During 2009 we used a crossover design for applying interventions to the trees. We identified 54 date palm sap producing trees prepared for sap harvesting by a sap harvester in the village. The trees we selected were tall enough so that terrestrial animals, including dogs and foxes, could not reach the sap producing surface and were trees that the harvesters frequently noticed bats visiting. We assigned a unique identification number to each of these trees. Using Microsoft Excel we generated 20 random numbers between 1 and 54 in order to select 20 trees. Each tree was observed for one night with the intervention and for one night without any intervention.

A sap harvester from the study village estimated the average size of the sap collecting area of a date palm tree and made the bamboo skirts that we used for the intervention. Then the harvester climbed the trees and fastened the bamboo skirts over the shaved part, sap stream, tap and opening of the collection pot hung on the trees (Figure 2).

Ten trees were randomly selected to be observed with intervention and 10 were observed without interventions during the first 10 nights of data collection. During the second 10 nights of data collection, the trees were assigned to the opposite group. Every night, we observed two newly shaved date palm trees: one with the bamboo skirt intervention and the other without any intervention so that the observations were matched in terms of time. The date palm sap harvester mounted two infrared cameras (Silent Image Model RM30 digital cameras (Inclusion of trade names is for identification only and does not imply endorsement by ICDDR,B, by CDC or the Department of Health and Human Services)) on the trees before dusk, one camera per tree. The cameras were triggered by a motion sensor and were focused on the shaved surface, sap stream, tap and the opening of the collection pot. This way, we observed all 20 trees for two nights each; one night with the bamboo skirt applied and one night without the intervention.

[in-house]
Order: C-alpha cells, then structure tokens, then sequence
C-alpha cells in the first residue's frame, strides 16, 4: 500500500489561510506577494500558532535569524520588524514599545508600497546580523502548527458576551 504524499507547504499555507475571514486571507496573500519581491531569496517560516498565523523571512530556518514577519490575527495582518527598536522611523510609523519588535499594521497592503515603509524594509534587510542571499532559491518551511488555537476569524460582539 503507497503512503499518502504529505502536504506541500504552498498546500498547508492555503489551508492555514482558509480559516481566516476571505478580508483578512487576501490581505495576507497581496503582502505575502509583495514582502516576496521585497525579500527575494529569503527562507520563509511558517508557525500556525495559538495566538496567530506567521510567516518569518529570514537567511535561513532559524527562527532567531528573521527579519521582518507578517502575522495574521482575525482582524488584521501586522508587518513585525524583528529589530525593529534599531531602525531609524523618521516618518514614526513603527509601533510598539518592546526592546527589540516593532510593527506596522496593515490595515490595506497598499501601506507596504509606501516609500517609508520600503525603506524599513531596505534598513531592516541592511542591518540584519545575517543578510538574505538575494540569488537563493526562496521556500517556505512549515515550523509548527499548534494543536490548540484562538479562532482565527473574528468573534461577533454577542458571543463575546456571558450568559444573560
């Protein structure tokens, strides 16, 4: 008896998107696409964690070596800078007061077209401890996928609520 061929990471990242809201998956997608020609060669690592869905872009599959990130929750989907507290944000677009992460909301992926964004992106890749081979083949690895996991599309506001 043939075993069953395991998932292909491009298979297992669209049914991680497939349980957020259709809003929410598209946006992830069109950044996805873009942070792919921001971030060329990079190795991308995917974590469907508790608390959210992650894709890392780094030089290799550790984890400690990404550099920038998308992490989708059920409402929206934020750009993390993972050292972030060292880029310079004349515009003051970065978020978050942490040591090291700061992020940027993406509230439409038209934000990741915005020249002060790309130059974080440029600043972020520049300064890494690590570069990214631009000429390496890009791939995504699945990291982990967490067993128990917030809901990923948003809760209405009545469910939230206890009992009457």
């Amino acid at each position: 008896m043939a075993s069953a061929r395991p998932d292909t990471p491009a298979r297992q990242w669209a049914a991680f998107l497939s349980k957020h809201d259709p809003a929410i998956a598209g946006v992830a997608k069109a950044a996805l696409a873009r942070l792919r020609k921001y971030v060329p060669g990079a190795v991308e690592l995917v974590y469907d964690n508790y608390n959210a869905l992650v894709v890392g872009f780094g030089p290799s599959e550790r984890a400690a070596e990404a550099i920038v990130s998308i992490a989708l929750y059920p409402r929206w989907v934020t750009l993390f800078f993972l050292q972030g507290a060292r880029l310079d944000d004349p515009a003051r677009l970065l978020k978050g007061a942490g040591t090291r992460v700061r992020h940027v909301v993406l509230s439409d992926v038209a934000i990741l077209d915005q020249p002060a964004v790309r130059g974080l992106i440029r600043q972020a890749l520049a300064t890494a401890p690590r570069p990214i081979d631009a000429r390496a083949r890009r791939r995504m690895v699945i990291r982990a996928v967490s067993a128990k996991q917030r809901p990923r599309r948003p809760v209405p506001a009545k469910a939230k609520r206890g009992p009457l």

Selecting Date Palm Trees for Intervention and Control During 2010

During 2010, we identified 277 tall date palm sap producing trees prepared for sap harvesting by eight sap harvesters in the same village. From those, we selected 60 trees as controls by the random selection process described above. From the remaining 217 trees, we identified potential matches for the controls by comparing their apparent height, shaving pattern of the trunk of the tree [15]. For every control tree, there was more than one potential match [range: 2–12 trees]. We again entered the tree numbers in Microsoft Excel and generated random numbers to select one tree to receive the skirt interventions for each control. Of the 60 trees selected for intervention, we assigned four interventions: bamboo, dhoincha, jute stick and polythene skirts to cover the shaved surface, sap stream, tap, and collection pot (Figure 2) for 15 trees each. Trees for each intervention were assigned by generating random numbers in Microsoft Excel. We followed the same procedures as in 2009 for mounting the cameras and observing a matched pair of trees per night.

During this season, we hired the same sap harvester who worked during 2009 to prepare skirts and mount cameras on trees prepared by 10 different date palm sap harvesters in the village. The length of the shaved surface, sap stream, location of the tap and collection pot varied with the diameter of the trunk of the tree. Accordingly, we made bamboo, dhoincha, and jute stick skirts of three different sizes: small (18×22 inches); medium (24×28 inches); and large (30×32 inches). The sap harvester placed one of the three size skirts that entirely covered the shaved surface, sap stream, tap, and collection pot hung on the tree.